Despite the economic crisis, Bulgariaâ€™s healthcare system will undergo a reform destined to allocate the limited existing funds in such a manner that will benefit doctors and patients alike.
In 2012, healthcare is expected to be among the priorities of the Bulgarian government, along with the construction of highways. Despite the economic crisis, the government has allocated more money from the state budget for the healthcare sector this year thus continuing the reform in the healthcare sector. This became clear at the final briefing of Prime Minister Boyko Borissov on New Yearâ€™s Eve on healthcare-related topics.
In early December 2011, PM Borissov made it one of the cabinetâ€™s goals to solve the issue with the debts of hospitals, including measures such as penalties and replacement of current hospital directors. Furthermore, Bulgariaâ€™s Health Minister Stefan Konstantinov promised not only personnel changes but also the unification of entire hospital wards in response to the expectations of Bulgarians for urgent reforms in that area.
The coming reforms are to reduce the number of hospitals in Bulgaria so that medics could work at one place but receive higher wages, while the budget for healthcare should be issued more effectively so that it benefits the patients.Â According to him, this does not constitute an administrative closing down of some hospitals but an effort for restructuring of hospitals that have insufficient staff and no patients.
â€œInstead of going bankrupt in a natural way, they should rather take the opportunity to restructure with help from EU fundingâ€, he said. The Prime Minister also firmly supports this idea.
â€œActually, the people who have hospitals with poor quality of treatment in their own towns are doomed by going thereâ€, the Premier pointed out. â€œLet the experts say that there are hospitals where neither the equipment nor the staff is at the appropriate level. For the patients it is therefore better to be taken by the ambulance at a larger hospital rather than be treated badly in the local hospital. This is the case today.â€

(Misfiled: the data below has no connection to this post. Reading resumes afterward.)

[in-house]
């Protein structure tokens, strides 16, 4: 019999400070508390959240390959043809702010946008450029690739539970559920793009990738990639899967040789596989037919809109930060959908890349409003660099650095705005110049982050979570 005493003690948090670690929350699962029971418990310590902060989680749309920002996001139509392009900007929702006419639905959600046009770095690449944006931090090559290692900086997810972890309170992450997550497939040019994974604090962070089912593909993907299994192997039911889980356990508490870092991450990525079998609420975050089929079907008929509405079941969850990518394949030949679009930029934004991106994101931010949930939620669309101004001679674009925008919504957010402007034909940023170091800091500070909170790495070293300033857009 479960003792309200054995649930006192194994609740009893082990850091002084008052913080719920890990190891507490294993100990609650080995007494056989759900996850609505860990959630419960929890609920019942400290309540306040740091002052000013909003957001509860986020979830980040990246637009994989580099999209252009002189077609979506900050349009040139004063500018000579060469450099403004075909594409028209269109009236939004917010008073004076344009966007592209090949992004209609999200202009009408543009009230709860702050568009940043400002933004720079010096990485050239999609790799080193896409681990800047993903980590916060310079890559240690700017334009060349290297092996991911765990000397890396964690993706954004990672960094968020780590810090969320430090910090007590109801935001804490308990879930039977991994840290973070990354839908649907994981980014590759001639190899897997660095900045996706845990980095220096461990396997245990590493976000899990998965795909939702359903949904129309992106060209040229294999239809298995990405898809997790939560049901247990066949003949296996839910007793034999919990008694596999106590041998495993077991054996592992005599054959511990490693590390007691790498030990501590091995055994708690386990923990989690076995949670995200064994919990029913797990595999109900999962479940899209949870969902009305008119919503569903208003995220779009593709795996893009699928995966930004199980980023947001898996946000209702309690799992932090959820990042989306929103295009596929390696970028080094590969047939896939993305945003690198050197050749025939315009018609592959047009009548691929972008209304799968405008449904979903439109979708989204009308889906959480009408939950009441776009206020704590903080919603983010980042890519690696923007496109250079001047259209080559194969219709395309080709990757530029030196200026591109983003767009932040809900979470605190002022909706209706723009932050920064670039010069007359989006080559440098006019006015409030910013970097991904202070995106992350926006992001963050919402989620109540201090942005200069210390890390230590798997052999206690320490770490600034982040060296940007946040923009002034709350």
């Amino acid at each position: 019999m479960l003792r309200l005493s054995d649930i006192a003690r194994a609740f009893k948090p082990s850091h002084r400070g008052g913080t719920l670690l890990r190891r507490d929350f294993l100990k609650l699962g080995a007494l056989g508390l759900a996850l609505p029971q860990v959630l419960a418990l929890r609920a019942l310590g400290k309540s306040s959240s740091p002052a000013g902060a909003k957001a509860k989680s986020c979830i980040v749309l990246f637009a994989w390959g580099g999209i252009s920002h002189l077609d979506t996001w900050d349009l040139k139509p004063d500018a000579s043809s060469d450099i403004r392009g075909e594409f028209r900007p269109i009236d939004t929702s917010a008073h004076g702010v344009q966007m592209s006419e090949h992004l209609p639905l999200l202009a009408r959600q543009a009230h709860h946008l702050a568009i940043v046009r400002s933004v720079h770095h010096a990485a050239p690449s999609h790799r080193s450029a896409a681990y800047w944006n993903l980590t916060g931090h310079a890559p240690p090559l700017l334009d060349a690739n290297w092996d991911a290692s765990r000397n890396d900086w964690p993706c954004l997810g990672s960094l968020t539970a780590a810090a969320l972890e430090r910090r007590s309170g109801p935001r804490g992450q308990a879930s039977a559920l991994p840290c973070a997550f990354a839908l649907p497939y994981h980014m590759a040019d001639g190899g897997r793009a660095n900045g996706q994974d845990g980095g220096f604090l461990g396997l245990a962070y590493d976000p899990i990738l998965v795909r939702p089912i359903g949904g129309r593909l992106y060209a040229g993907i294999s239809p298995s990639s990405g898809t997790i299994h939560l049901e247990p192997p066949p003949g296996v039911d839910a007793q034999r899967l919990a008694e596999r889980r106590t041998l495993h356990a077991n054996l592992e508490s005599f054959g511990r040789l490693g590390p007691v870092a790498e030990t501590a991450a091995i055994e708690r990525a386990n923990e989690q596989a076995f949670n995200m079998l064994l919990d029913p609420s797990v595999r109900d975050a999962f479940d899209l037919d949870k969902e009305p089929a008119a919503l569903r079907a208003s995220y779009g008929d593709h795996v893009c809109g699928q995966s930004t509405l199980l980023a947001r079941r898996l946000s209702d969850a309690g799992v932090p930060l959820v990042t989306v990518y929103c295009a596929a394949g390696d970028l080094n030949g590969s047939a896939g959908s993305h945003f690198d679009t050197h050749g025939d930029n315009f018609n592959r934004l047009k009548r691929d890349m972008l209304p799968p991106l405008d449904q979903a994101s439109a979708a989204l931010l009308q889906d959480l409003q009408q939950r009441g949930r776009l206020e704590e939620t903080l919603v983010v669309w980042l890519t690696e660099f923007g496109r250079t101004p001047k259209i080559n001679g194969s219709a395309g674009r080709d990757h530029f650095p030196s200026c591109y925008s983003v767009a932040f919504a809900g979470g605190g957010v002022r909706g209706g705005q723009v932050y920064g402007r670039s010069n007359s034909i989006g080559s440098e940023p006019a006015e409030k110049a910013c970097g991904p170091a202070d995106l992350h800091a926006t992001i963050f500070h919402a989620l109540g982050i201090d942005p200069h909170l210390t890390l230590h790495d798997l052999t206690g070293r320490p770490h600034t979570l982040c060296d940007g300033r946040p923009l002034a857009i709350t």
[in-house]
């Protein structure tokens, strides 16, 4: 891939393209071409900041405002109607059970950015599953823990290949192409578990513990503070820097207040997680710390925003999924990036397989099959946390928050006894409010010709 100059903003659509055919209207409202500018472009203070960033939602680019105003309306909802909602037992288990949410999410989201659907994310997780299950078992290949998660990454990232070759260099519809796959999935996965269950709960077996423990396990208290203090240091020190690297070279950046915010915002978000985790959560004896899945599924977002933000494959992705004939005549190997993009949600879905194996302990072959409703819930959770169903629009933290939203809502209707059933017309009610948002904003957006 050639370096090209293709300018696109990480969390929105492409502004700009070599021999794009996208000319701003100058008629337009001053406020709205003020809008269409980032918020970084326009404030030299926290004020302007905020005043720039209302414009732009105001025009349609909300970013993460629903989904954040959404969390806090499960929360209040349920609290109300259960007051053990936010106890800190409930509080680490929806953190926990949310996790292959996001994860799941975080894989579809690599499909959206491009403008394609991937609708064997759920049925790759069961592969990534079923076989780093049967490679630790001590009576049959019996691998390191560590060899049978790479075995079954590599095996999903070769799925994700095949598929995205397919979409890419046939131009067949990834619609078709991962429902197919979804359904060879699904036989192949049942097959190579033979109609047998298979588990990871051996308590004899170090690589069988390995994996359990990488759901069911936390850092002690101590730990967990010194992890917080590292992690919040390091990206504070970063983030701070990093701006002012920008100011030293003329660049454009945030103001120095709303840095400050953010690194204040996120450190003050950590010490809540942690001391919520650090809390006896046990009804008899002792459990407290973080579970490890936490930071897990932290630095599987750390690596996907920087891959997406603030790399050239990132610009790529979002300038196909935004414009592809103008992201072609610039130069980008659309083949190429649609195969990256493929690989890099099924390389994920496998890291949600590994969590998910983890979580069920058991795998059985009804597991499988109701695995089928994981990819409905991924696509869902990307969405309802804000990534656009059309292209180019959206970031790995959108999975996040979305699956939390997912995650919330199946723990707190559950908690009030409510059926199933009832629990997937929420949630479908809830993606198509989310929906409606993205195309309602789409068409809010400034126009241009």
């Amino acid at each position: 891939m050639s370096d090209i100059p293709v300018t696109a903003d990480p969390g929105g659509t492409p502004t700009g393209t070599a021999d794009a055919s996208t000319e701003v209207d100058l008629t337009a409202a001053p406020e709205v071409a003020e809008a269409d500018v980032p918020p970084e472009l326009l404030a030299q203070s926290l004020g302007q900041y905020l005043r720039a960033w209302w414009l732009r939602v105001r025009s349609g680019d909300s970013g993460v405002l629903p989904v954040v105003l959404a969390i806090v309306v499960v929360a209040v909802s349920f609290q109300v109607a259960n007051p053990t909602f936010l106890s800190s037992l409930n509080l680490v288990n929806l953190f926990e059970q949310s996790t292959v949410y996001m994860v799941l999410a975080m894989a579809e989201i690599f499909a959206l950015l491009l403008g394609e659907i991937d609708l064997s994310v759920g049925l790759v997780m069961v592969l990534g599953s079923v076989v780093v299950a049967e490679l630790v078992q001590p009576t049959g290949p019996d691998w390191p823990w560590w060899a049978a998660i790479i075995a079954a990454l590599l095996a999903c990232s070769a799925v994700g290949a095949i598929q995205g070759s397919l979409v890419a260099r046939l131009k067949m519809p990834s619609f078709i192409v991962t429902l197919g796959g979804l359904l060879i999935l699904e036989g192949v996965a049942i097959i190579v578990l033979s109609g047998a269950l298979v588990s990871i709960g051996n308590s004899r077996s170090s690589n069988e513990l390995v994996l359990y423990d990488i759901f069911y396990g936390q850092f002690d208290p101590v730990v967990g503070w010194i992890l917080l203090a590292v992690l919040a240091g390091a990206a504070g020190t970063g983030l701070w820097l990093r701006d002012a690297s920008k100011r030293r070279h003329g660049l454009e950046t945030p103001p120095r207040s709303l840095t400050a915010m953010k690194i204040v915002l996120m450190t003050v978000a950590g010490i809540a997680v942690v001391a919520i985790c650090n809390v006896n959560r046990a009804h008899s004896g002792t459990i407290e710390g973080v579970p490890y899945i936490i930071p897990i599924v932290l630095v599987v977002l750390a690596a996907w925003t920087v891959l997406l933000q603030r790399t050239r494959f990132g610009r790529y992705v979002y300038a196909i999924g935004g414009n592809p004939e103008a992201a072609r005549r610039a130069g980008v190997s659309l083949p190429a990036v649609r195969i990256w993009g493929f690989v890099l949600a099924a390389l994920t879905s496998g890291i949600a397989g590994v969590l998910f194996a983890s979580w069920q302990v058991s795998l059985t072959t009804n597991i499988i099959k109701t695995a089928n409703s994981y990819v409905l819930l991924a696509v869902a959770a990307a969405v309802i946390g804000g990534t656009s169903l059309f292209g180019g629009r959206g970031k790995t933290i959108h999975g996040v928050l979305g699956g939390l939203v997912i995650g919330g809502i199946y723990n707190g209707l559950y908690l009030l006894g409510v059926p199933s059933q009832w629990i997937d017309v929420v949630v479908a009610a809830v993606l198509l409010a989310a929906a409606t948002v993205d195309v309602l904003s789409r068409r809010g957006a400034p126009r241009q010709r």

According to the Healthcare Minister Konstantinov, the bill brought in parliament at the end of 2011 only comes to confirm that healthcare remains a key priority for the government and the reform will continue.
Part of the reform is the introduction of an electronic health card that has been discussed for more than 10 years now. Work is under way now on the creation of an electronic prescription and electronic patient file. The system is expected to be ready in 2013 but only this year the government has started using EU funds for this large scale project. Bulgaria is one of few EU countries where healthcare has not been a governmental priority for many years of governments. But the electronic health card is part of the overall e-government system, stated Stefan Konstantinov.
â€œCurrently, the team of Deputy Minister Valery Borissov, who is responsible for e-government, is developing an electronic identifierâ€, Minister Konstantinov said. â€œWith this card, citizens will be able to use administrative services and review their health record. The great difficulty is how to design the overall system. The card is only an element and is an easy thing to do. Bank e-cards virtually cost less than 1 Lev and one can also use them for administrative services. So far, the system of expensive drugs spent some 2.4 million Leva but it is not yet operating and the money has been paid. Spending was done differently in the past. Now we have very little money, so we need to figure out the best approach to allocating and spending the budget. We can easily make a card for health services, then another one for administrative services, and then the digital signature. But this is not the right approach.â€
â€œIt would have been a very good solution if we had included the electronic chip for healthcare services in the new ID card that were issued some time ago, PM Boyko Borissov said with regret. In this way, citizens could have their ID card issued once and the use it for all services. However, we missed this opportunity. So now we have to seek another opportunity with another type of card. A much better option which was how things are done in Estonia has already been missed during the term of the previous government when it launched the competition for replacement of identity documentsâ€, Bulgariaâ€™s Prime Minister Boyko Borissov commented.
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